I read this today:
Variety (November 21, 1928) wrote: "Not the first animated cartoon to be synchronized with sound effects, but the first to attract favorable attention. This one represents a high order of cartoon ingenuity, cleverly combined with sound effects. The union brought forth laughs galore. Giggles came so fast at the Colony [Theater] they were stumbling over each other. It's a peach of a synchronization job all the way, bright, snappy, and fit the situation perfectly. Cartoonist, Walter Disney. With most of the animated cartoons qualifying as a pain in the neck, it's a signal tribute to this particular one. If the same combination of talent can turn out a series as good as Steamboat Willie they should find a wide market if the interchangeability angle does not interfere. Recommended unreservedly for all wired houses."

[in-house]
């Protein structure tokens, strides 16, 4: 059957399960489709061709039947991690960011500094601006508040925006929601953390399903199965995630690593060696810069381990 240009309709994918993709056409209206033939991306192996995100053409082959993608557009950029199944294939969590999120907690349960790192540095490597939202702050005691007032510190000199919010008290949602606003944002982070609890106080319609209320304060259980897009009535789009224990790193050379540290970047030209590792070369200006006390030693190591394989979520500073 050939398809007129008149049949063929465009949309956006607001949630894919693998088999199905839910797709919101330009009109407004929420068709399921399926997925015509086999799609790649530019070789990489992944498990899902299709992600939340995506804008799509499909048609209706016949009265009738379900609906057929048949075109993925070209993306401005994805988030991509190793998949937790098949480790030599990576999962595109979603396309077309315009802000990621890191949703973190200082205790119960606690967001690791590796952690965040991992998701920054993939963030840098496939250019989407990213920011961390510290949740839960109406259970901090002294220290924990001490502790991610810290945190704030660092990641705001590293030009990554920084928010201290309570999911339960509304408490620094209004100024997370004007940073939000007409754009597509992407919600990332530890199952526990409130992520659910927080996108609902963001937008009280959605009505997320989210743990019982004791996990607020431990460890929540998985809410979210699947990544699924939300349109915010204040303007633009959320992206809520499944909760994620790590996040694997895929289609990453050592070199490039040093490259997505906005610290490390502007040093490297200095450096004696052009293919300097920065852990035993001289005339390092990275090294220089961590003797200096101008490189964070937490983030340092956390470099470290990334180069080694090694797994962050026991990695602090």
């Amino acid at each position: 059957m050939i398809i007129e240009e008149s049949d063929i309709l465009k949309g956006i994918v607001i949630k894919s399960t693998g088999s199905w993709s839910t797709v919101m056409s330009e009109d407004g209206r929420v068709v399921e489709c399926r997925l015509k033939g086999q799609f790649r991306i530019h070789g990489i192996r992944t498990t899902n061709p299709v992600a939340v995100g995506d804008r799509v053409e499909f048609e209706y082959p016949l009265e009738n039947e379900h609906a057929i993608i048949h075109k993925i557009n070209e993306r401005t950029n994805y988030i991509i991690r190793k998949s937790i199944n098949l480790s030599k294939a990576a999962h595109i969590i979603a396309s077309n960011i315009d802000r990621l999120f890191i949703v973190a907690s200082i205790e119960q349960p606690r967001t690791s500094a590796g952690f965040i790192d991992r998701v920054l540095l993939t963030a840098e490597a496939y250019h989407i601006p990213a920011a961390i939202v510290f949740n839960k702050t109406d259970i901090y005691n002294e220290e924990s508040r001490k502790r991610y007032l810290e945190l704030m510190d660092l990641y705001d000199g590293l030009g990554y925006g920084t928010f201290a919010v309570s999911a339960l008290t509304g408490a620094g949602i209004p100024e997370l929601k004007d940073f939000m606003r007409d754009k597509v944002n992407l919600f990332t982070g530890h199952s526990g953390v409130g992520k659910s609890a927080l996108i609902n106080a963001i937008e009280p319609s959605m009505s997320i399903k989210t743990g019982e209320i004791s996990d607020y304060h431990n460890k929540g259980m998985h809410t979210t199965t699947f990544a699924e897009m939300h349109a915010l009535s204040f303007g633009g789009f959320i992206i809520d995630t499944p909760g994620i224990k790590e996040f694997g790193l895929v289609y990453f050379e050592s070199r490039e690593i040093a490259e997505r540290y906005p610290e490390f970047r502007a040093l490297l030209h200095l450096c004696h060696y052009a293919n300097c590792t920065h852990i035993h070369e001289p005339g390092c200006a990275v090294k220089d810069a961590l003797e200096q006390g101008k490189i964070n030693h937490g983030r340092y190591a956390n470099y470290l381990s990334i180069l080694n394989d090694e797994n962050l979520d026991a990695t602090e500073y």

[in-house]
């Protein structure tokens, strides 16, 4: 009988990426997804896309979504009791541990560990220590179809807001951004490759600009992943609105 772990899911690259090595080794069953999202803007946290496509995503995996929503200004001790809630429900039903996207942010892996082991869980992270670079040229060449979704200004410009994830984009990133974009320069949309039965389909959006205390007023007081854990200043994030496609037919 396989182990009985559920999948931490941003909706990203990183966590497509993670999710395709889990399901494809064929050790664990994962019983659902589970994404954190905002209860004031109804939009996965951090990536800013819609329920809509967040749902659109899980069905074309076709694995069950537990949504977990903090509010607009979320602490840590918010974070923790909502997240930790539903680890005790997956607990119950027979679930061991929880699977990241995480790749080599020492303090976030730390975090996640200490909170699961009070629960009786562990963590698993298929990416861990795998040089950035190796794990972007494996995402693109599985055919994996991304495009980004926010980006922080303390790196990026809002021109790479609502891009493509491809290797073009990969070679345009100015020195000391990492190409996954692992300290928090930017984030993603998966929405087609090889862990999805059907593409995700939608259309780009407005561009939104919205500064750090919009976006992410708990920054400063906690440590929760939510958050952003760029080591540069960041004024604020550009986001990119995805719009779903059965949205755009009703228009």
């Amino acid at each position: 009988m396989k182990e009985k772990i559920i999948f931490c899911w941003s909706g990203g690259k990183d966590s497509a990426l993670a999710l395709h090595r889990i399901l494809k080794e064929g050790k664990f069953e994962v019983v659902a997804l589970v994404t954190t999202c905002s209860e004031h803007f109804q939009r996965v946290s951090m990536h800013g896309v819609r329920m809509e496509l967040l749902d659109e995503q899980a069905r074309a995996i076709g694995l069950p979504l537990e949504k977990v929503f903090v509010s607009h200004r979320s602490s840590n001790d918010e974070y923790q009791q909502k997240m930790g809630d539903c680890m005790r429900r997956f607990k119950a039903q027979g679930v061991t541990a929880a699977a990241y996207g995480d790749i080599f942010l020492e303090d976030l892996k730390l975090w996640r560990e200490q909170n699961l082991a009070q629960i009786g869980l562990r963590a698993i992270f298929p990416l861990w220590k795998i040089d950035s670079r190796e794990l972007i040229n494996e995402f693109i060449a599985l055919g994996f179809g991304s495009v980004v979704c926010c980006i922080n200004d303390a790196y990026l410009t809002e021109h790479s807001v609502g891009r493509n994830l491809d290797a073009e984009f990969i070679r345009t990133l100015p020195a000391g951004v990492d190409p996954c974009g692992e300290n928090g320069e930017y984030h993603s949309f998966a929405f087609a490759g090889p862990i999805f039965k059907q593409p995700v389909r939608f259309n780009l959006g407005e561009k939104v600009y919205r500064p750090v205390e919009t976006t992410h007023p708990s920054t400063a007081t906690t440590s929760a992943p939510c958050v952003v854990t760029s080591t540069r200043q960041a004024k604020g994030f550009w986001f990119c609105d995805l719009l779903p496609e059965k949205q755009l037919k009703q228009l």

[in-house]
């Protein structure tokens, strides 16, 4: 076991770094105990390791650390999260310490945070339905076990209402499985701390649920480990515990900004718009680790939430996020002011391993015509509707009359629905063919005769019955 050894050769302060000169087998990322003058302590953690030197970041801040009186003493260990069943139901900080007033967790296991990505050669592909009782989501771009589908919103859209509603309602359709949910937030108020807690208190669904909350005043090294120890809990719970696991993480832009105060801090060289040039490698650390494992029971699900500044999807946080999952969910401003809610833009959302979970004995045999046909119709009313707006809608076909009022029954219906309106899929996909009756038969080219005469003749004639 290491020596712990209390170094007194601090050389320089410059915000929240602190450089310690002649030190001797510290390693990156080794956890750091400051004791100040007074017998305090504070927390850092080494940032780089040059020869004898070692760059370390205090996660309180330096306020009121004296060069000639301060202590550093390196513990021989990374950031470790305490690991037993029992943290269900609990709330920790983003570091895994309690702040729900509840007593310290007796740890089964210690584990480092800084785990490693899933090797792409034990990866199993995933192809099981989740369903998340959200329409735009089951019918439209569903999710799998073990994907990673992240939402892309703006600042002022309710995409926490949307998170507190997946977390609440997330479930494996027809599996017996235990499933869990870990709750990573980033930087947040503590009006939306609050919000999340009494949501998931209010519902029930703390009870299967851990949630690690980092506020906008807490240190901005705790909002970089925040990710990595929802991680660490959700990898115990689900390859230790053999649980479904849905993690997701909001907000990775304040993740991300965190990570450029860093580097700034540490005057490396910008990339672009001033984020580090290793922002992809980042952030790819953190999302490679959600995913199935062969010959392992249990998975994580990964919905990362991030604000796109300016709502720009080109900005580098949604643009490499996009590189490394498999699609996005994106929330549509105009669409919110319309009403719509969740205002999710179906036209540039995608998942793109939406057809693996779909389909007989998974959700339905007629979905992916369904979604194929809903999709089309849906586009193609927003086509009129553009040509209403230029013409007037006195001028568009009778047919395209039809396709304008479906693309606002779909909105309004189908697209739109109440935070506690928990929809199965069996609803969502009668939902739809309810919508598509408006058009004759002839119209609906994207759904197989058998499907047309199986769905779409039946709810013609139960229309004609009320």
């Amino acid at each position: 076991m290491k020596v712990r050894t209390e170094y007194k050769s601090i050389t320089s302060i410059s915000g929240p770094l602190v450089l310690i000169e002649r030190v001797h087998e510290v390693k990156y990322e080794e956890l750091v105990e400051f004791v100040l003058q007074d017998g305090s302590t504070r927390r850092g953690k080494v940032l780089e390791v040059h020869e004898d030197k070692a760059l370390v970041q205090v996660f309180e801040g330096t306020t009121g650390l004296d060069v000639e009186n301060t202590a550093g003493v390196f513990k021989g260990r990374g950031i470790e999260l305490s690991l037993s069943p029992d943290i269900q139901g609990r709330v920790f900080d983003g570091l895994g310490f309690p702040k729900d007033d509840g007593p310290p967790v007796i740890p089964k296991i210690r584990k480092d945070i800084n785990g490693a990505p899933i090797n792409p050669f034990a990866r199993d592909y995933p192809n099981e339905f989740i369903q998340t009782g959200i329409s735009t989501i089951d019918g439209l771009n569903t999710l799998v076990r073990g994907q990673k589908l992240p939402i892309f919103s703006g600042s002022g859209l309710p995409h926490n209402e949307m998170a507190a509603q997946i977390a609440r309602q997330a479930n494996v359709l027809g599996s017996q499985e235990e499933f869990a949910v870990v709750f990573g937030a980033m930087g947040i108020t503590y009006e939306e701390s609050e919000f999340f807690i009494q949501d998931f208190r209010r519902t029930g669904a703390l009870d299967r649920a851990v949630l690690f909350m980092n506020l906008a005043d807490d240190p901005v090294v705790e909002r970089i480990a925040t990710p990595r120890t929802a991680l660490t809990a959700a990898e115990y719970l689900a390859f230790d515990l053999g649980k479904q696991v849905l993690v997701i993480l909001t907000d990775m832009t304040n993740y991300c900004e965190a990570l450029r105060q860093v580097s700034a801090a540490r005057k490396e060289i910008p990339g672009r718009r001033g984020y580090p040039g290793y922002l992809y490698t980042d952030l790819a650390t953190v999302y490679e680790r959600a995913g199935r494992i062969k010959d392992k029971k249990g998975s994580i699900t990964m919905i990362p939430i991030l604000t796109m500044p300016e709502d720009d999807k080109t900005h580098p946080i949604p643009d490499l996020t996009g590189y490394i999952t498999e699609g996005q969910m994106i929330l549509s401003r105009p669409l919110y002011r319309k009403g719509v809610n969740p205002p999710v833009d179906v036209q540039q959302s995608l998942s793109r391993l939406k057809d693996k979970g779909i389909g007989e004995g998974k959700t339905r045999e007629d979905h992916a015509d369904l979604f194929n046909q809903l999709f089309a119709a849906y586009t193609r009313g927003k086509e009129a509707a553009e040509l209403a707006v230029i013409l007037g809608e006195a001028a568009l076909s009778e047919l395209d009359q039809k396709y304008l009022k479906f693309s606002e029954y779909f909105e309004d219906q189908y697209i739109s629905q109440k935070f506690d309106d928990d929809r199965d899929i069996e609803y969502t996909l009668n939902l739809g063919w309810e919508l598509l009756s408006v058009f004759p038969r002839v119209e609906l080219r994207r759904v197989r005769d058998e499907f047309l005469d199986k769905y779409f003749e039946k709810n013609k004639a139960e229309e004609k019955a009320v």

It almost sounds as if they are recommending the 1928 cartoon "Steamboat Willie" to all households which are "wired", painting a picture in my mind of television cables going into early television sets in their homes. But the late 1920s seems far too early for that. Maybe they are talking about some early, small-scale TV test market? Or was "houses" slang for "theatres"? But even if the latter is true, what do they mean by "wired"? Were the cartoons actually "wired" with cables? Surely they got film roll prints physically delivered?